Wednesday, January 27, 2016

Preparing the Higher Paid for Retirement

Retirement readiness is getting lots of press these days. With the decrease in the number of ongoing defined benefit (DB) retirement plan, many people are finding that they are not on a path to perhaps ever be ready to retire. While most of the focus has been on lower paid, nonhighly compensated (NHCE) workers, the discussion may be more relevant for the higher paid (HCEs) workers, especially those who are not among the very highest paid. When I was growing up, these people were often referred to as the upper middle class. Today, I don't hear that term as often.

Yesterday, I read an article that on its surface would seem to address this issue. It focused on the small employer, small plan world. It laid out a multi-step additive solution:

  • Safe harbor 401(k)
  • Cross-tested profit sharing
  • Cash balance plan
  • Nonqualified plan
There is nothing wrong with this solution. In fact, at companies that take this approach, it is likely that full career employees whether they are NHCEs or HCEs will have sufficient retirement benefits to be able to retire with a style of living similar to what they had when they were working. 

That's not bad.

But, as I said, the focus here is on small employers in which the management team (often one or two owners) are earning really substantial amounts of money. While the approach outlined above and in the article may be somewhat optimal, it's not unlikely that with a less optimal approach that these HCEs could retire comfortably.

Before we go on, however, why should we care about the rest of the HCEs -- those people who for the most part have annual incomes in the range of, say, $125,000 to $200,000. They are pretty well paid. What could possibly make it difficult for them?

They do pay more in taxes. It's not unlikely that they will have to fund college educations for their child(ren) as they may make a little too much for significant financial aid to be available. And, as most people aspire to a style of living in retirement at least similar to what they had when they were working, it's going to take a lot more savings for these people to make it to that retirement target. Further, in today's world, with so many employees having a 401(k) plan as their only retirement vehicle, those HCEs who would like to save as much as the financial gurus recommend are just not able to do that in a qualified plan.

Many of these same HCEs have jobs that are not physically stressful. As a result, if they choose to, and if an employer will have them, these people can work well past traditional retirement ages. One might question whether that is good for society. Is it a desirable result? (I'll leave the thinking on that to the reader.)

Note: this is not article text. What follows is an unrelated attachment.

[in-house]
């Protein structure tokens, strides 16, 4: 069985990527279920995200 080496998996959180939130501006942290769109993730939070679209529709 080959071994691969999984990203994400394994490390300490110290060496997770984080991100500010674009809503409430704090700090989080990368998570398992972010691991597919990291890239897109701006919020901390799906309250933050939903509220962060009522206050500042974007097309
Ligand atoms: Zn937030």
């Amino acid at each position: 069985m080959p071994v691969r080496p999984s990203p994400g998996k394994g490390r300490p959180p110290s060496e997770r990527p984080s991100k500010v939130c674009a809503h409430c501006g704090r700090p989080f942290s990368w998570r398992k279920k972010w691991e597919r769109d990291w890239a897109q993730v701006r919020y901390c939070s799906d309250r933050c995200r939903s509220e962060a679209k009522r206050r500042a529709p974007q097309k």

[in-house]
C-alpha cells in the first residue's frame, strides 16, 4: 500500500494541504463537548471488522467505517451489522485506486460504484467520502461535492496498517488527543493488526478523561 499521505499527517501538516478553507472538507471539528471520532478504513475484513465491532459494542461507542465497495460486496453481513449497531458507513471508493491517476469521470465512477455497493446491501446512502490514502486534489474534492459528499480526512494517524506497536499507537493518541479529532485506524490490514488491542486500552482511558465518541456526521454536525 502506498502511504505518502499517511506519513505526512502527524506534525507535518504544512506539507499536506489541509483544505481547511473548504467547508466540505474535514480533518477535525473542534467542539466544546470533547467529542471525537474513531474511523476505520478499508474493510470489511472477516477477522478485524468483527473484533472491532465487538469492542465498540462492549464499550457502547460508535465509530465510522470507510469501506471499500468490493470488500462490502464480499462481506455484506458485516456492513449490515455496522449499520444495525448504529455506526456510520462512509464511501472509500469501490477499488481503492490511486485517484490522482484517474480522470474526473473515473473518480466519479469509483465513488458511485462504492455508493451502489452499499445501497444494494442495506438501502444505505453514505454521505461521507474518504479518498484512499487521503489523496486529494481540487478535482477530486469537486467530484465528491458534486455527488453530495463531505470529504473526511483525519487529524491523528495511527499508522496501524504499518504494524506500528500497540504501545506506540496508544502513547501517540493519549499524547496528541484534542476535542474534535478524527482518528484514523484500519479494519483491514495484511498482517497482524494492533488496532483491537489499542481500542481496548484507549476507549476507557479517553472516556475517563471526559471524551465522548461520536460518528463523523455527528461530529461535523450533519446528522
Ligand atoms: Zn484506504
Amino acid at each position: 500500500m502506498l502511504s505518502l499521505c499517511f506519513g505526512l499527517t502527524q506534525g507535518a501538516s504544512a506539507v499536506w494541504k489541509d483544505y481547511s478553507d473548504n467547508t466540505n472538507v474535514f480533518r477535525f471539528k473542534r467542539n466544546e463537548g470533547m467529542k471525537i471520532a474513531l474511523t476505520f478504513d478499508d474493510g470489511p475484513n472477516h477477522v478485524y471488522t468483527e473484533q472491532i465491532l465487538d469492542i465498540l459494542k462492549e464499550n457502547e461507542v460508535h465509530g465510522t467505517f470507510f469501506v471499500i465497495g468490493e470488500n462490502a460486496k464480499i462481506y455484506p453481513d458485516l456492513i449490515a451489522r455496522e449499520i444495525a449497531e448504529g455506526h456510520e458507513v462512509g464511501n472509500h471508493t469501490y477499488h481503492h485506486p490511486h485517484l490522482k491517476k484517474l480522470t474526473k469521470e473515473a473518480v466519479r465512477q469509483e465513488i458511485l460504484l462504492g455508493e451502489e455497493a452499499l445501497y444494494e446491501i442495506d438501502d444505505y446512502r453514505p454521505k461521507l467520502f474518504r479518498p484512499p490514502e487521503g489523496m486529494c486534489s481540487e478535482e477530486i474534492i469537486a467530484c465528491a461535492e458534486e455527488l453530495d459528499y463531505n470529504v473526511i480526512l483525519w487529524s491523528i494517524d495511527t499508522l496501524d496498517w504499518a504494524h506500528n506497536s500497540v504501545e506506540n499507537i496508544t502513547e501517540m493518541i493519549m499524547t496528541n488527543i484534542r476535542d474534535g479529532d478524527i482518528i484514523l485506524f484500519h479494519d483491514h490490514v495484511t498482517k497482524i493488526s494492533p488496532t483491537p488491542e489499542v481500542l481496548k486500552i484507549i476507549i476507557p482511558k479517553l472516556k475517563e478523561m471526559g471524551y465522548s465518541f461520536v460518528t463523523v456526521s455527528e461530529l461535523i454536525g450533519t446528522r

What can we do? 

Since most people reading this (likely all) will not be legislators, we can't change the law even if that might be a desirable result. As I have said many times, using the 401(k) as a core retirement plan prepares almost no one for retirement. To the extent that companies feel any obligation to their employees, they must do something different.

That different plan should have some particular characteristics:

  • It should be affordable to the employer
  • The cost of that plan should be relatively stable; that is, volatility should be limited
  • The plan should offer annuity and lump sum options to participants when they reach retirement age
  • The plan should be easy to understand
  • The plan should be easy to administer
  • The benefit should be portable since in today's modern workforce, an employee who stays with you for more than five years is the exception, not the norm
  • It should benefit the rank and file well
  • It should benefit the upper middle class well
  • It should benefit the executive group well
Most of the retirement world doesn't seem to want you to know about it, but this plan exists today and it is specifically sanctioned by the Internal Revenue Code.

Monday, January 25, 2016

Expect Reported CEO Compensation to be Down for 2015

Last year, there was an uproar. CEO compensation had gone through the roof. Or, so people thought. I predicted it would happen and I was correct. We heard the cries from all directions. Politicians including presidential hopefuls talked about the millionaires and billionaires and oftentimes, they pointed to executive compensation.

As the 2016 proxy season evolves, perhaps some will tell you that their cries were heard. But, were they?

I predict that reported (in proxies) CEO compensation for 2015 generally will be down from 2014. There are several reasons that you don't hear in the campaign ads, notably:

  • Pension discount rates have risen
  • Equity markets generally did not perform well
What does all that have to do with CEO compensation?